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Written by:
Kathryn Martin-Chambers
11 May 2022

Trinity Hall undergraduate Joseph Vasconcelos Reed has been featured in the Forbes list (30 under 30, art and culture) for his incredible artwork. Going by the name JR CHUO, Joseph works using delicate paper cutting techniques and is inspired by coral reefs. We spoke to the 19-year-old academic about his work and studies.

Subject: Japanese Studies (Asian and Middle Eastern Studies)

Tell us about your art and how you developed your style and subject?

I began experimenting with paper cutting around seven years ago and became fascinated by the versatility of the medium. I initially created architectural paper cut pieces, but my style gradually became more abstracted, taking inspiration from organic forms found in corals. Each paper cut piece consists of around 2,000 to 20,000 tiny hand-cut shapes, forming seamless lattice-like designs.

Why Corals and how does your work help?

I am drawn to patterns found in coral and the complex structure of coral reefs. Using traditional Japanese paper cutting techniques, I aim to capture the essence of coral reefs and highlight the importance of protecting them. My partnership with environmental NGO ‘Coralive’ has enabled me to fund the restoration of a number of corals using a percentage of each artwork sale. I believe it is important to not only highlight the issues, but to also take necessary action in an area of the environment that is too often overlooked.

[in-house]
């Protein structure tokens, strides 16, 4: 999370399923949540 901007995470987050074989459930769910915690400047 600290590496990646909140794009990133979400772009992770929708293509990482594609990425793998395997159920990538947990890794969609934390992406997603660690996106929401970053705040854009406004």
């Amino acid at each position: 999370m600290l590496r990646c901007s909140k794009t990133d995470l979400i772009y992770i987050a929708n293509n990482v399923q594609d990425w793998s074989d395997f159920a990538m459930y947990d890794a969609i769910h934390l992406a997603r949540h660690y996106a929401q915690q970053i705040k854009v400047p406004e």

Portrait photograph of Joseph Vasconcelos Reed smiling in front of a leafy background

Joseph Vasconcelos Reed

You’ve sold artworks across four continents: is this your future career?

Working as an artist whilst studying at Cambridge has enabled me to take risks that have often led to new opportunities and ideas. It has also opened my mind to the possibility to pursuing a career as a full-time artist. The possibilities of paper cutting are endless, and I definitely see myself continuing to work as an artist in the future.

How do your studies fit in with/ diverge from your artwork?

My artwork and techniques take inspiration from traditional Japanese paper cutting, or kirie, as well as elements of Japanese society, such as subway stations and Zen Buddhist aesthetics. My studies enrich my artwork by providing me with a deeper understanding of the concepts and ideas upon which my designs are often based.

How does it feel to have made the Forbes list?

It is a dream come true! Making the Forbes 30 Under 30 list is an incredible honour.

What’s the best thing about Trinity Hall?

There are a number of things I like but I would say the friendly and welcoming environment is up there. It is also definitely the best college in Cambridge!

What’s the best thing about studying at Cambridge?

The ability to learn directly from some of the best and most influential lecturers in my field of study.

How and why did you go into your area of study/research?

My fascination with Japanese art and Buddhist aesthetics is what drew me to learning Japanese when I was 13. Since then, I have had a desire to deepen my knowledge of Japanese contemporary society, art and language. Japanese Studies was the perfect choice to execute this.

For more about Joseph’s work visit his website.

See more on the BBC.